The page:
Proving that social workers have myriad transferrable skills—including advocacy on a large scale—USC School of Social Work alumni Olivia Rubio and Filiberto Gonzalez have been appointed by Los Angeles Mayor Eric Garcetti to two city commissions charged with improving the well-being of those in the community.
Rubio, MSW ’11, will serve a five-year term on the Board of Neighborhood Commissioners, which establishes and oversees policies for the Neighborhood Councils and Department of Neighborhood Empowerment that work to improve the quality of life of those in Los Angeles. Prior to this appointment, Rubio served on the Boyle Heights Neighborhood Council as a budget advocate, and she said this experience provided her with knowledge about city services and nurtured her fondness for its residents.
“I care very much for Los Angeles, and I want to find ways to improve the quality of life of those from where I grew up,” she said.
Having grown up in Los Angeles gives Rubio insight into the specific needs of those in the area. As a leader in the community, Rubio said she wants to encourage residents to take initiative and seek help for any problem they might face.
“One of my goals is to support community leaders by providing them with training that will improve their leadership abilities,” Rubio said. “I also want there to be more community engagement with their local government, so they know what city department can help them with a specific issue, whether it’s public safety or trash not being picked up on the street. It’s important to educate people about how they can beautify and make the area safer.”
Community activism has been a consistent part of Rubio’s life, and she said the pillars of social work align with her passions and her political future.
“As a social worker, I feel as though I am in a position to be an authentic catalyst for change. With a political appointment, I can promote social justice and advocate for the common good,” she said.
Although Gonzalez, MSW ’00, and Rubio will have different appointments and responsibilities within Los Angeles, they share the same mindset.
“It’s important to have a social work perspective because it’s going to mean safer, healthier communities,” said Gonzalez, who will serve five years on the North San Fernando Valley Area Planning Commission. “In addition to being a social worker, I’m a father. I view just about everything outside my home [by how] it impacts my children and families like mine.”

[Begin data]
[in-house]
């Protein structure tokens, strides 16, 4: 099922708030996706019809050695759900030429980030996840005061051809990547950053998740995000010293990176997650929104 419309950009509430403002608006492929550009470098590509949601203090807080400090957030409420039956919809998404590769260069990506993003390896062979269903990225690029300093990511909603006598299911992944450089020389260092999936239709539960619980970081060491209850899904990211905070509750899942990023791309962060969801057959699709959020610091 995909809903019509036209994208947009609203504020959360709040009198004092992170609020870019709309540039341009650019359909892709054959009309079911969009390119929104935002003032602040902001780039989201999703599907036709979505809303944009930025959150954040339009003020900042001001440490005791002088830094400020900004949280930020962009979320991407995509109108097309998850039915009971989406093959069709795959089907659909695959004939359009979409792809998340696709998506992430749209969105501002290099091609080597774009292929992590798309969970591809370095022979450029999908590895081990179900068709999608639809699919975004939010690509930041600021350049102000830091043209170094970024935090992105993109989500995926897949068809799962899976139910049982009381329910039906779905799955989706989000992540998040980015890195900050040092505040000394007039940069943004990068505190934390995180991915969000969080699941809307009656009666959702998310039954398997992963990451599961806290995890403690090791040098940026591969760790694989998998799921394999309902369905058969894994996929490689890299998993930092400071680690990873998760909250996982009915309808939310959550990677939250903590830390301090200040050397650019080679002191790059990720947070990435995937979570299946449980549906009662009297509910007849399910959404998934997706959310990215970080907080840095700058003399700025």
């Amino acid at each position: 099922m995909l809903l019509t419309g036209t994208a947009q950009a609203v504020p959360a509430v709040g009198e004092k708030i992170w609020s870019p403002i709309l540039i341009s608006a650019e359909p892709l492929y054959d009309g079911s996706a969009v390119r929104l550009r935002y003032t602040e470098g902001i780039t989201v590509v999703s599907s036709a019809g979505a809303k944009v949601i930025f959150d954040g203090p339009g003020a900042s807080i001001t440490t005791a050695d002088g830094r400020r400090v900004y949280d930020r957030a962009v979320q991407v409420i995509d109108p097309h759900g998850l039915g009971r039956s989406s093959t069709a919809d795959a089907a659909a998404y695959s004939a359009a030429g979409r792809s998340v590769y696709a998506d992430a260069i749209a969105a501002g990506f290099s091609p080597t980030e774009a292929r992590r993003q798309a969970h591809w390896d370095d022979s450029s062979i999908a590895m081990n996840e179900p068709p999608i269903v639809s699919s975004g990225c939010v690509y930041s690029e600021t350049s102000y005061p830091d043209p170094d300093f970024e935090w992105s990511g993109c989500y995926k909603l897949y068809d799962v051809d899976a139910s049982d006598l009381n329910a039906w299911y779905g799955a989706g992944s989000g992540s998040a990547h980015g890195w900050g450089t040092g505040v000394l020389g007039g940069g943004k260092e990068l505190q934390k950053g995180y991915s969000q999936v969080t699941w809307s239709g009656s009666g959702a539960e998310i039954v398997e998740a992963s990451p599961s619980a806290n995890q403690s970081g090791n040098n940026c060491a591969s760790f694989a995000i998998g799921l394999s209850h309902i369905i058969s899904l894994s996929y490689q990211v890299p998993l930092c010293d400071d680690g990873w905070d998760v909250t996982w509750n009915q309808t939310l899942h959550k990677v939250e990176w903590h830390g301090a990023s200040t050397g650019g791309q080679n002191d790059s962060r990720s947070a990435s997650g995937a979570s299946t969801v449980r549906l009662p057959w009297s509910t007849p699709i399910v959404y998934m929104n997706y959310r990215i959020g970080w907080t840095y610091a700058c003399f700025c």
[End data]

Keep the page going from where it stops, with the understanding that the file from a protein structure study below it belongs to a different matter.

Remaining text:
The planning commission Gonzalez will be serving on decides on new developments and conditional use permits, or alcohol licenses. As a commissioner, Gonzalez said he plans to highly scrutinize liquor license requests because of the negative effect it can have on a community.
“There is a very strong correlation between unhealthy communities and crime. The more liquor licenses there are, the more crime. When there is more crime, there are generally worse schools and higher drop-out rates,” Gonzalez said. “Aside from public safety, this is probably the one place where the local government impacts the daily lives and quality of life of everyday Angelenos.”
Gonzalez is highly invested in his community. When he worked for Genesis LA Economic Growth Corporation, an organization that facilitates lucrative real estate projects in low-income areas, he was able to see how much a single development could benefit an entire community. Gonzalez personally worked to place a shopping center with profitable stores, such as Best Buy and Lowe’s Home Improvement, in Pacoima, Calif., that improved the city’s economy by creating 500 jobs.
Community outreach is also an essential aspect of Social Impact Consulting, an organization Gonzalez founded that assists nonprofits, government entities and businesses with fundraising. Gonzalez, the CEO of the firm, said he started the company as a leap of faith during the recession when unemployment was a prevalent fear among Americans.
“I decided that I was going to make a bet on myself and go after my dream job,” he said. “I set out to do it, put all the pieces in motion, and it was the best decision I could have made.”
Gonzalez will be representing approximately 800,000 people as commissioner, and he said he intends to continue making those who are less fortunate a priority.
“My Master of Social Work has informed every aspect of my professional life,” he said. “I was taught and believe a social worker’s role in society is to make the world a better place for all of us and to think of the least among us first.”
Kathleen Rayburn, director of alumni relations for the School of Social Work, said the sphere of influence for Gonzalez and Rubio has widened due to their appointments and that these alumni encourage current students by exemplifying the goals of social work and showing the doors an MSW can open.
“Current students – or ‘alumni in training’ – can look to these alumni as points of inspiration and benchmarks of success that they can themselves aim for,” Rayburn said. “These appointments show that our alumni have earned the trust of the city of Los Angeles to not only serve our community, but to lead it.”